Background. Policies mandating the use of lower cost biosimilars in patients with inflammatory bowel disease (IBD) have created concerns for patients who prefer their original biologic. Purpose. To inform the cost-effectiveness of biosimilar infliximab treatment in IBD by systematically reviewing the effect of infliximab price variation on cost-effectiveness for jurisdictional decision making. Data Sources. MEDLINE, Embase, Healthstar, Allied and Complementary Medicine, Joanna Briggs Institute EBP Database, International Pharmaceutical Abstracts, Health and Psychosocial Instruments, Mental Measurements Yearbook citation databases, PEDE, CEA registry, HTA agencies. Study Selection. Economic evaluations of infliximab for adult or pediatric Crohn’s disease and/or ulcerative colitis published from 1998 through 2019 in which drug price was varied in sensitivity analysis were included. Data Extraction. Study characteristics, main findings, and results of drug price sensitivity analyses were extracted. Studies were critically appraised. The cost-effective price of infliximab was determined based on the stated willingness-to-pay (WTP) thresholds for each jurisdiction. Data Synthesis. Infliximab price was examined in sensitivity analysis in 31 studies. Infliximab showed favorable cost-effectiveness at a price ranging from CAD $66 to $1,260 per vial, depending on jurisdiction. A total of 18 studies (58%) demonstrated cost-effectiveness ratios above the jurisdictional WTP threshold. Limitations. Drug prices were not always reported separately, WTP thresholds varied, and funding sources were not consistently reported. Conclusion. Despite the high cost of infliximab, few economic evaluations examined price variation, limiting the ability to infer the effects of biosimilar introduction. Alternative pricing strategies and access to treatment could be considered to enable IBD patients to maintain access to their current medications.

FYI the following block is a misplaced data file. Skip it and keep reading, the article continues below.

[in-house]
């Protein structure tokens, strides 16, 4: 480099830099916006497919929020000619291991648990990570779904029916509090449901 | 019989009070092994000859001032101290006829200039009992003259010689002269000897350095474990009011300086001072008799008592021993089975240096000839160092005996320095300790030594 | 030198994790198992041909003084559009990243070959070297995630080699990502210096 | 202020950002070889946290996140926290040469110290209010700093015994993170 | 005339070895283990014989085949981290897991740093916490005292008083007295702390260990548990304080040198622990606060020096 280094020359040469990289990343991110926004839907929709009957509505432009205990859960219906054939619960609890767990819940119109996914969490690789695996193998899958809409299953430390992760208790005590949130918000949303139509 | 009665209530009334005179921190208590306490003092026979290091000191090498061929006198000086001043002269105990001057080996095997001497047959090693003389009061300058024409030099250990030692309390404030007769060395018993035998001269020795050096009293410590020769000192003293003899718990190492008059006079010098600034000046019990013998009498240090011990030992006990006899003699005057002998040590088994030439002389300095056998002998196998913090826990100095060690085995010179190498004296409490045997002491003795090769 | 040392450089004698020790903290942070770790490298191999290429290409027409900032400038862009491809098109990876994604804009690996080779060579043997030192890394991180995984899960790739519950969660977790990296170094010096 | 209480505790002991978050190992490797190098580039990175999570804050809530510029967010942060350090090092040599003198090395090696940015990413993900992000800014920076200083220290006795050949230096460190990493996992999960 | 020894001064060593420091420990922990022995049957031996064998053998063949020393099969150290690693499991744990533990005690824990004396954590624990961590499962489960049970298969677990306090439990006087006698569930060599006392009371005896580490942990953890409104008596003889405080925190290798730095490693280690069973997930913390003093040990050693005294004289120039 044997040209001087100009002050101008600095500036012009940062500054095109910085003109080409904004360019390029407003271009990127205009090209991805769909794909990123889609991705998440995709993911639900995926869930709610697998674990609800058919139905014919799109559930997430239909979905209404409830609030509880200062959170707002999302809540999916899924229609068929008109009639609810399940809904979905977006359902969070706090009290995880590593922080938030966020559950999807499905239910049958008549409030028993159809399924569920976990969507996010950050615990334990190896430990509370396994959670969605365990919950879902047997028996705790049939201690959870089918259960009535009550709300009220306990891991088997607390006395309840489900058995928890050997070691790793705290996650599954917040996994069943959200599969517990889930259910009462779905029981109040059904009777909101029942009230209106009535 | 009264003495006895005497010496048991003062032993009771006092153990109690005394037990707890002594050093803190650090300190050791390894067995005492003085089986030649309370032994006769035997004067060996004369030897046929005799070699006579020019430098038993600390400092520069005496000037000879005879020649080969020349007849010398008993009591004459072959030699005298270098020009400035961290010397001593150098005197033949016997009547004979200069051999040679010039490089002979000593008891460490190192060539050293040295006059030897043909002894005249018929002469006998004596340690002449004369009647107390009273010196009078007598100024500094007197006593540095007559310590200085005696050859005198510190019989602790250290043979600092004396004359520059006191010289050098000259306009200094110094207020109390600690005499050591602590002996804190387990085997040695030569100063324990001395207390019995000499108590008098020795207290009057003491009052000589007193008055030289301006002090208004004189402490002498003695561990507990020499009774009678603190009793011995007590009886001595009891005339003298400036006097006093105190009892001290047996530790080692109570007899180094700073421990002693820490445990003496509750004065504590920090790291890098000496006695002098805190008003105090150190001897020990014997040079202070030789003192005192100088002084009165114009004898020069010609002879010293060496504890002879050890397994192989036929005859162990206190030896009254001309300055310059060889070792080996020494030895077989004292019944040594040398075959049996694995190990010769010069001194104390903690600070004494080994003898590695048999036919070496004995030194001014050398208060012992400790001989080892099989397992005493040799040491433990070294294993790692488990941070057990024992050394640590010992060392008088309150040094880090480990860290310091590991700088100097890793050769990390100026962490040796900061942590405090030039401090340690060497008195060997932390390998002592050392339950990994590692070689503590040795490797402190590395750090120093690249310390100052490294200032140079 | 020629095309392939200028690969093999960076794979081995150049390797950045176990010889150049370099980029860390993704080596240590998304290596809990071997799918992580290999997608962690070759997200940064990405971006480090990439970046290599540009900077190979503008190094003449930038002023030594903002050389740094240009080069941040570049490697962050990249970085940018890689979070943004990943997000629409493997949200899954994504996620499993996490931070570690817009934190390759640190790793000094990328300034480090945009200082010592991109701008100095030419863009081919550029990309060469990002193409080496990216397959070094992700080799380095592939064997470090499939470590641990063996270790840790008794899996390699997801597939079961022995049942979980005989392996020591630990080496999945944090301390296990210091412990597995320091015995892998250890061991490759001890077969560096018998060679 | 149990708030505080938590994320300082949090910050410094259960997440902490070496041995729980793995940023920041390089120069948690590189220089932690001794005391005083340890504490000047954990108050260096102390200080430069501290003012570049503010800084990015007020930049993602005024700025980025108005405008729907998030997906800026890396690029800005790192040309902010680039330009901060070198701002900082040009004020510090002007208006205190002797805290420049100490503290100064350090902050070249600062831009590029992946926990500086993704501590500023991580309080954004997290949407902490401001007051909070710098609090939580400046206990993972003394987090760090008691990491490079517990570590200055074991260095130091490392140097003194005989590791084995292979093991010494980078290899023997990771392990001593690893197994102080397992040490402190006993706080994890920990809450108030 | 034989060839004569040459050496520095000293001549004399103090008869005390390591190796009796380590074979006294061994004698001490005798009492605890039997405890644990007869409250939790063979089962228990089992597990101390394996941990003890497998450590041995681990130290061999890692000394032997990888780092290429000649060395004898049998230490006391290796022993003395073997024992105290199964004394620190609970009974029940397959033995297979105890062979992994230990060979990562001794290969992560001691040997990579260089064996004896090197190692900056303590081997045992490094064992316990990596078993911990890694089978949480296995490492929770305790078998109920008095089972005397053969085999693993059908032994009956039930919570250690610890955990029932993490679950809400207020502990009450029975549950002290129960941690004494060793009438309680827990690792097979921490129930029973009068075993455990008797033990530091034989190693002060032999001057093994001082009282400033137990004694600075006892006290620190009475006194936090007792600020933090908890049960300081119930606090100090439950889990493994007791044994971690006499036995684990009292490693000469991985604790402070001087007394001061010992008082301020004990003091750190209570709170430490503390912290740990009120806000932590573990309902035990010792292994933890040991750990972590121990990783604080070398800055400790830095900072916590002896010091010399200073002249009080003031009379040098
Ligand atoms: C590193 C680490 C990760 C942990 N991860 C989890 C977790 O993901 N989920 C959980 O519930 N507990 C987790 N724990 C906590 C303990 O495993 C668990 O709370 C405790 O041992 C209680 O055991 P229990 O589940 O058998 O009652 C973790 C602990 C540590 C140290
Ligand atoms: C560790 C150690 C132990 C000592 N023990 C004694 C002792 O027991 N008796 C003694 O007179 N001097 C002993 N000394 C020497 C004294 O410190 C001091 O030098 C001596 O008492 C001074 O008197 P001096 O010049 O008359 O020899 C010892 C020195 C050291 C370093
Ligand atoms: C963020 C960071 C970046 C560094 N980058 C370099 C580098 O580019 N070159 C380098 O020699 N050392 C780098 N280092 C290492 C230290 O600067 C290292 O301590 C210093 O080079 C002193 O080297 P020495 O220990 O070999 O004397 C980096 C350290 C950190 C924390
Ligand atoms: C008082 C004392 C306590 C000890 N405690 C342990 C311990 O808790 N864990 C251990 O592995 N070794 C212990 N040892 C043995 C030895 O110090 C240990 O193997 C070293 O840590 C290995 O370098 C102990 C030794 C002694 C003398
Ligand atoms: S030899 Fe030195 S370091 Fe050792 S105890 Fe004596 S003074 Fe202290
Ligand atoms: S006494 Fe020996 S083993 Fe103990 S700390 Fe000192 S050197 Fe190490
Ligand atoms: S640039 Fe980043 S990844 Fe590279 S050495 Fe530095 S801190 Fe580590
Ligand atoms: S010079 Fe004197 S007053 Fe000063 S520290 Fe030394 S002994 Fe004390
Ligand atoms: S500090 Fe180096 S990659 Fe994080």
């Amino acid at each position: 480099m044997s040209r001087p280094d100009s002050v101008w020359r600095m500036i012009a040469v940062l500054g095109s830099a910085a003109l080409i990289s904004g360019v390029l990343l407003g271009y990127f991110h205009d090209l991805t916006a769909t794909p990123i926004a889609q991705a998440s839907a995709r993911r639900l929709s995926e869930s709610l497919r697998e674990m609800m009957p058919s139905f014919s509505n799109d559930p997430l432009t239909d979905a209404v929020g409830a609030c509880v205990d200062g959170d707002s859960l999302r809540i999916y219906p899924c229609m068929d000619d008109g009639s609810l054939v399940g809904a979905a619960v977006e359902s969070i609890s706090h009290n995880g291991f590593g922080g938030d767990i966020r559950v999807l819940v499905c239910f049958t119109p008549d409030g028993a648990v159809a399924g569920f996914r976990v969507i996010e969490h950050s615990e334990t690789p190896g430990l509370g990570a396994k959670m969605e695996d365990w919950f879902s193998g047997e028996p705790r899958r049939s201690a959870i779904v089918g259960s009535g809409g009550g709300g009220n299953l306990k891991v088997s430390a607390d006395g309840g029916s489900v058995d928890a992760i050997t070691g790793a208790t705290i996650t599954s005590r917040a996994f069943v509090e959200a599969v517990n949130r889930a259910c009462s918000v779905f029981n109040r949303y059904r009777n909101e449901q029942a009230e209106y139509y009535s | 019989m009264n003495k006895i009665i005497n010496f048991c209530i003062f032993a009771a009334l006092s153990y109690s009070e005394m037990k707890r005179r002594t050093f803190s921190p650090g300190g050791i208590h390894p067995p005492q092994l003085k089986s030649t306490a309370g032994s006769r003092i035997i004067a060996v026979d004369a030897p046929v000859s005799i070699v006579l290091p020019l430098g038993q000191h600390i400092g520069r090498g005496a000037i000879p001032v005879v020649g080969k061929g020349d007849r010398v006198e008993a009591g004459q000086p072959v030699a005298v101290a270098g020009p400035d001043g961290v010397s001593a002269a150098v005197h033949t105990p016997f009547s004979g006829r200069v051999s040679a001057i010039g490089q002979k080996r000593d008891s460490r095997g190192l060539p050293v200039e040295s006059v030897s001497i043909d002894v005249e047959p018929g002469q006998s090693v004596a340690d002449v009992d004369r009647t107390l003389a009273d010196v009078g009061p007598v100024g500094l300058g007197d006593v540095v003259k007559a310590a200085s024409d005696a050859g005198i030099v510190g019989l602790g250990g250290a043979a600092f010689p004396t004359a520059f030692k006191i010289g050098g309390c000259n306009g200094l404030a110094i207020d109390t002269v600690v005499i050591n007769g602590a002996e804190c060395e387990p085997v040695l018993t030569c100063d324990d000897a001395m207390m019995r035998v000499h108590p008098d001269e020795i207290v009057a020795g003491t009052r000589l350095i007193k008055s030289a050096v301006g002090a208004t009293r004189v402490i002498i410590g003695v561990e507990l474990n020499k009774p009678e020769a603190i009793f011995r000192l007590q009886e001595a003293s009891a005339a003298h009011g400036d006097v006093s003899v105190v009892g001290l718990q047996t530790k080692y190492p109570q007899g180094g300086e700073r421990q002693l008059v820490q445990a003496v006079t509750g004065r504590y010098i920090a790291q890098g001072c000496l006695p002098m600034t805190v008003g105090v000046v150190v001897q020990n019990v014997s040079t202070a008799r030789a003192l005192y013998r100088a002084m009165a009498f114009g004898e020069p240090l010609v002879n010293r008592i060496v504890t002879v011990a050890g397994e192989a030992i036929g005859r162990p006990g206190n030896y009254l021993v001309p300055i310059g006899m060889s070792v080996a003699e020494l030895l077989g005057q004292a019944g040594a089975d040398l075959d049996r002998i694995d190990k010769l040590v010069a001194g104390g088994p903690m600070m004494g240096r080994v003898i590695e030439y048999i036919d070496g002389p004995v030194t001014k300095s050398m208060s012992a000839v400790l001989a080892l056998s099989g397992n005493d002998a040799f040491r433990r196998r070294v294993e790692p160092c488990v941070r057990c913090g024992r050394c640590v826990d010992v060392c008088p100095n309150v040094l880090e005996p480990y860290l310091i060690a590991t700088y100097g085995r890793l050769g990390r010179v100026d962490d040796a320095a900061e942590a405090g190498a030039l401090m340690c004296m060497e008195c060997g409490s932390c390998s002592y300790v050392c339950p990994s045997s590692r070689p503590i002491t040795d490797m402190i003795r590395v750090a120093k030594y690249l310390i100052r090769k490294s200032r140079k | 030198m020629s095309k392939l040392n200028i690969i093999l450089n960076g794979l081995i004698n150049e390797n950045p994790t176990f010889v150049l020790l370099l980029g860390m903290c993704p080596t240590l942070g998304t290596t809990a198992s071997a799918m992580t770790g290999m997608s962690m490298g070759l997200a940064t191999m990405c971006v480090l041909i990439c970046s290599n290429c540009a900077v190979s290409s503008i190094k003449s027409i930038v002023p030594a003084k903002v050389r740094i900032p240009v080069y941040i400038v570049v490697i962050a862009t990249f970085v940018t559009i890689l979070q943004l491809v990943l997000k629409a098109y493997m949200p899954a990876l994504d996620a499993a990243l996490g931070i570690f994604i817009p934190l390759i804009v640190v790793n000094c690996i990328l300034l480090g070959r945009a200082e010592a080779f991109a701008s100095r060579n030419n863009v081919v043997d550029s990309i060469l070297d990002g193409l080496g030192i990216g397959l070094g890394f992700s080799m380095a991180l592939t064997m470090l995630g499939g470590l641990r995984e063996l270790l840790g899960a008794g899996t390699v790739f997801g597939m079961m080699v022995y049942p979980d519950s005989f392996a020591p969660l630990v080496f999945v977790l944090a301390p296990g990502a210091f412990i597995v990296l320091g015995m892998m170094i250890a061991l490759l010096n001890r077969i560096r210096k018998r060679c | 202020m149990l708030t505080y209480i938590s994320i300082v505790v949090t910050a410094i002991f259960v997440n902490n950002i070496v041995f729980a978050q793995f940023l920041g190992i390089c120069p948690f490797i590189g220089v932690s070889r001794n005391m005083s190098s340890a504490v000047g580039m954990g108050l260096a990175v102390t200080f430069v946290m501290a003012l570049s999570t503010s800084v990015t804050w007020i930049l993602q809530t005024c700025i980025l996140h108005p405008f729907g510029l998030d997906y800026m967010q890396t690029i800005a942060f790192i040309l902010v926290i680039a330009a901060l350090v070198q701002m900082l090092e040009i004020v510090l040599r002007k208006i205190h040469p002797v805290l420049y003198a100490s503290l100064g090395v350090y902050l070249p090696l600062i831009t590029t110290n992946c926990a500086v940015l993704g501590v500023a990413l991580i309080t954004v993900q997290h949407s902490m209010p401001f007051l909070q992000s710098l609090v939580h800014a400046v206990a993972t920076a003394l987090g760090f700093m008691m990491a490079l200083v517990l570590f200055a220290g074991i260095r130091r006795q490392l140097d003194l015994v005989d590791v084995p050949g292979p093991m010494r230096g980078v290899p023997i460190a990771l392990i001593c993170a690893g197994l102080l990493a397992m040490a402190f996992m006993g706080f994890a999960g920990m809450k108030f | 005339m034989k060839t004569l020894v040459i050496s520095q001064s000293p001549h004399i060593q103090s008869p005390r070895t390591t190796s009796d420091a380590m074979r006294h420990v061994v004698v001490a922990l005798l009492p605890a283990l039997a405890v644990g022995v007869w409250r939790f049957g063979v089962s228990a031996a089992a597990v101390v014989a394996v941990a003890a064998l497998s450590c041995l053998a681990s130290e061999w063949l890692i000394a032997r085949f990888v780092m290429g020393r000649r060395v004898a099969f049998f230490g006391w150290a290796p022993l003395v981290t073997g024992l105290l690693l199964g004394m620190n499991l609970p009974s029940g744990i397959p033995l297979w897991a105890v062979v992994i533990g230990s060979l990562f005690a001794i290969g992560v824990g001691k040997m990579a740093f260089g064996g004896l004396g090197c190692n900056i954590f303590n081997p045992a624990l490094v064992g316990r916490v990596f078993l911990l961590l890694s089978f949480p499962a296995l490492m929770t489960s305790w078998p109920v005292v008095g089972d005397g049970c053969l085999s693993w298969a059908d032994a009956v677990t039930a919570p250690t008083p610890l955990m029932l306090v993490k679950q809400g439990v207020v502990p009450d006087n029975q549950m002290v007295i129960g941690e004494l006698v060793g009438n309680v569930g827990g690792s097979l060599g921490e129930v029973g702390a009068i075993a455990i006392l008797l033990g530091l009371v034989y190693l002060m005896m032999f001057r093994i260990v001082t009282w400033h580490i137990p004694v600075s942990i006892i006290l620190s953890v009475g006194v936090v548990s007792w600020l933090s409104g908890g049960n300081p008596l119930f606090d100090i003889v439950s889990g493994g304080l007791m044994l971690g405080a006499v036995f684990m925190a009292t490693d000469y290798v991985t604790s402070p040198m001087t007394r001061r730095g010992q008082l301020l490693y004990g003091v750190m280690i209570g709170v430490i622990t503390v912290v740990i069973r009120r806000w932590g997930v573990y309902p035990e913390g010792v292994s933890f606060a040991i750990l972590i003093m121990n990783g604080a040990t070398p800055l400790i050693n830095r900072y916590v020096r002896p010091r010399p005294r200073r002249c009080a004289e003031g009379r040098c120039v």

In an effort to reduce public drug expenditures, Canadian and other jurisdictional drug plans have mandated the use of lower cost, but similarly effective, biosimilars in patients with newly diagnosed inflammatory bowel disease or require a nonmedical switch for established patients. This switch has created concerns for patients and clinicians who want to maintain the ability to make treatment decisions and remain with the original biologic.It is customary for economic evaluations to assess the robustness of results to variations in high-cost items such as medications. In the absence of economic evaluations of biosimilars, examining biologic drug price in sensitivity analysis provides insight into the cost-effectiveness of biosimilar alternatives. A total of 31 economic evaluations of infliximab for the treatment of inflammatory bowel disease varied the infliximab price in sensitivity analysis.The infliximab price deemed to be cost-effective within each study ranged from CAD $66 to CAD $1,260 per 100-mg vial. A total of 18 studies (58%) demonstrated an incremental cost-effectiveness ratio above the jurisdictional willingness-to-pay threshold. If policy decisions are based on price, then originator manufacturers could consider reducing the price or negotiating alternative pricing models to enable patients with inflammatory bowel disease to remain on their current medications.
biosimilars; economic evaluations; inflammatory bowel disease; infliximab; pharmaceutical policy; review.